Click here to read the article as published in Jewish Exponent.
Why is food rotting in farmers’ fields while millions of Americans are facing food insecurity? Why are we forcing vulnerable people to line up for hours and place themselves in unsafe conditions to receive vital nutrition assistance? Why are policymakers hesitating to use every tool at their disposal to ensure that all Americans can feed themselves and their families?
These questions, asked by Mazon: A Jewish Response to Hunger, are a reminder that food insecurity, which is so prevalent in this country, has been exacerbated by the coronavirus crisis. The needs are real, painful and compelling. More than 60 million people in this country need food assistance.
Hunger in America is embarrassing. It shouldn’t exist in our land of plenty. But it does. While there are things we can do to address it, we need the help of government to solve the problem.
The Jewish community is very much aware of these challenges. Indeed, there are several organizations that deal directly with a range of issues relating to hunger, food insecurity and basic nutrition. But they need our help. They need food donations, money and volunteer assistance to help service those in need. And while local food banks provide incredible service to their clients, food banks nationwide are stretched beyond capacity, with systemic issues of poverty exacerbated by the recent dramatic spike in unemployment. As a result, food banks are being called upon to serve an average of close to 60% more clients than they did last year.
This isn’t an issue of blame. It is an issue of survival for those in need. It is an issue of caring for one’s fellow human. And it is the responsibility of government, working in conjunction with people of goodwill, to address the problem.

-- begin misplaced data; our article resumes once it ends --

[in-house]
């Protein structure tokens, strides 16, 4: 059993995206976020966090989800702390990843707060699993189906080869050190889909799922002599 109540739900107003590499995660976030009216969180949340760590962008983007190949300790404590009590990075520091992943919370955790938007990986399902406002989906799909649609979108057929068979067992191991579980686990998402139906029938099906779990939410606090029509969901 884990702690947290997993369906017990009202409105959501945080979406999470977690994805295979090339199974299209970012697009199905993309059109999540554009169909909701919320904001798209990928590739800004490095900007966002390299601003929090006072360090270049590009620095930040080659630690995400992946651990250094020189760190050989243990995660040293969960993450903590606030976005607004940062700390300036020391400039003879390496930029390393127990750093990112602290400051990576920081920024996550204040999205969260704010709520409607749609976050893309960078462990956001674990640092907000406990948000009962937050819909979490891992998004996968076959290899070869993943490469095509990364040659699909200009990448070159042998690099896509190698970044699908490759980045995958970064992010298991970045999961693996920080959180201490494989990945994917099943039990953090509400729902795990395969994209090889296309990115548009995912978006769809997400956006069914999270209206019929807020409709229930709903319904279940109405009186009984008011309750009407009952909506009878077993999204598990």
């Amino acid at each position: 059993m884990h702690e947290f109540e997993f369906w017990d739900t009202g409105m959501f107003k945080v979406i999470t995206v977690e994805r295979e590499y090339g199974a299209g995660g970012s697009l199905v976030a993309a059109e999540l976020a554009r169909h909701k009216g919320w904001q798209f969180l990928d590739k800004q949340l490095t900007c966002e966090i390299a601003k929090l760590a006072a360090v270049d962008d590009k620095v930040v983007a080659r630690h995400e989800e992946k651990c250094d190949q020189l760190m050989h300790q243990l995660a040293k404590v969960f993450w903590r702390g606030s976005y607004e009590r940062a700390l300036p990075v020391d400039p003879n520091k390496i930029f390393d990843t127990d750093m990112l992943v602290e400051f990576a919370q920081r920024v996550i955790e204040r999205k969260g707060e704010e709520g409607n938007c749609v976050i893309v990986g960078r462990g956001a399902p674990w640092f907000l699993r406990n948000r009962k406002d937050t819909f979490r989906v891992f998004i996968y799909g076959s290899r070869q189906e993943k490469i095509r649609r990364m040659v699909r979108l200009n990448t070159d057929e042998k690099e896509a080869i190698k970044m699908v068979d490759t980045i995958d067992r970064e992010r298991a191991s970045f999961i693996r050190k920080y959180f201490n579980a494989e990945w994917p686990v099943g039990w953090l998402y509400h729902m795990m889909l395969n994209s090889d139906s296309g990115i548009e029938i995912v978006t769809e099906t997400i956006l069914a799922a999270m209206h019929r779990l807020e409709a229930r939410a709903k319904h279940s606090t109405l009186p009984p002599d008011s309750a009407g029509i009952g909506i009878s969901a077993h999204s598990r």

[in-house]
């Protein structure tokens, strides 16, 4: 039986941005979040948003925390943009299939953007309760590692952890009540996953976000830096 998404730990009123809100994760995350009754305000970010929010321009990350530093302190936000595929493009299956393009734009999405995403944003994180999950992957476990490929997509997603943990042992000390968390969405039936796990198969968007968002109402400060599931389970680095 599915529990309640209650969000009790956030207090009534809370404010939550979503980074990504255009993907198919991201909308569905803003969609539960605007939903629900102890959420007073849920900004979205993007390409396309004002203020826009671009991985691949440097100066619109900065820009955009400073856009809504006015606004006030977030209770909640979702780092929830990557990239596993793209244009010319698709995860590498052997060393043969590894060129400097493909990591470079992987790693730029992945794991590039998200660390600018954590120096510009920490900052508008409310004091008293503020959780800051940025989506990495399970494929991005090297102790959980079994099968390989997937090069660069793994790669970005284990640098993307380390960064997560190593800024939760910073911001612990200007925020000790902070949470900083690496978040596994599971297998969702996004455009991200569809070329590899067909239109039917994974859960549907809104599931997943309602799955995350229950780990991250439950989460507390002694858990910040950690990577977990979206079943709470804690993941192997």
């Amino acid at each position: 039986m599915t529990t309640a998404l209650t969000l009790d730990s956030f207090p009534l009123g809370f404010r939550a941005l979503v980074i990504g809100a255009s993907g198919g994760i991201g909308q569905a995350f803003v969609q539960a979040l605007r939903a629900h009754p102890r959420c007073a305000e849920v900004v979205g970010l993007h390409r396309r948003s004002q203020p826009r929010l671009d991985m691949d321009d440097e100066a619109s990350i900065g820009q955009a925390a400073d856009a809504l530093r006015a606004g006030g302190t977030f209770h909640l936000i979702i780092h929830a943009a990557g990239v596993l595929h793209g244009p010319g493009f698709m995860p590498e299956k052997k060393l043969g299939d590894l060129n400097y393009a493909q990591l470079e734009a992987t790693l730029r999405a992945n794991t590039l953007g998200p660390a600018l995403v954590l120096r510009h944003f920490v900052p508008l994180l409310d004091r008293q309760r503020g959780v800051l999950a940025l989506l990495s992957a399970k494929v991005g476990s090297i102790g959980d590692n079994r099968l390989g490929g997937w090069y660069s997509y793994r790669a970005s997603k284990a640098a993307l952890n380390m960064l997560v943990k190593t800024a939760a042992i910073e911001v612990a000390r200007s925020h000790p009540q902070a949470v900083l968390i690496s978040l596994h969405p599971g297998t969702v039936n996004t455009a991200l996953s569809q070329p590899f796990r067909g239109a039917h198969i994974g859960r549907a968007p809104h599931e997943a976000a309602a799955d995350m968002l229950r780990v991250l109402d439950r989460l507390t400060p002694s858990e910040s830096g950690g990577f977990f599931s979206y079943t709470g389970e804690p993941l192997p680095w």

In March, Congress created the Pandemic EBT program as part of the Families First Coronavirus Response Act. The idea was to get meals to recipients of the free school lunch program even though schools were closed by the pandemic. Unfortunately, the emergency allotments were not provided to the approximately 40% of food stamp recipients who were already receiving monthly maximum amounts, since they were found to be ineligible for more assistance. When challenged, a federal court upheld that interpretation — meaning that food stamp households with the lowest income levels were not able to receive any additional benefits under the “emergency allotment” from Congress. That makes no sense.
We need an answer, and we need one quickly. We endorse an expansion of SNAP, the Supplemental Nutrition Assistance Program, as the most direct way to provide cash subsidies for those who need to feed their families, without creating a new bureaucracy. Such a move would help low-income families and people who have lost jobs, and provide support for essential workers who use SNAP to help feed their families.
We cannot tolerate an America where children go hungry and people are desperate for food.
Mid-Atlantic Media publishes Washington Jewish Week and Baltimore Jewish Times and provides editorial services to Phoenix Jewish News, the Pittsburgh Jewish Chronicle and the Jewish Exponent, among other publications.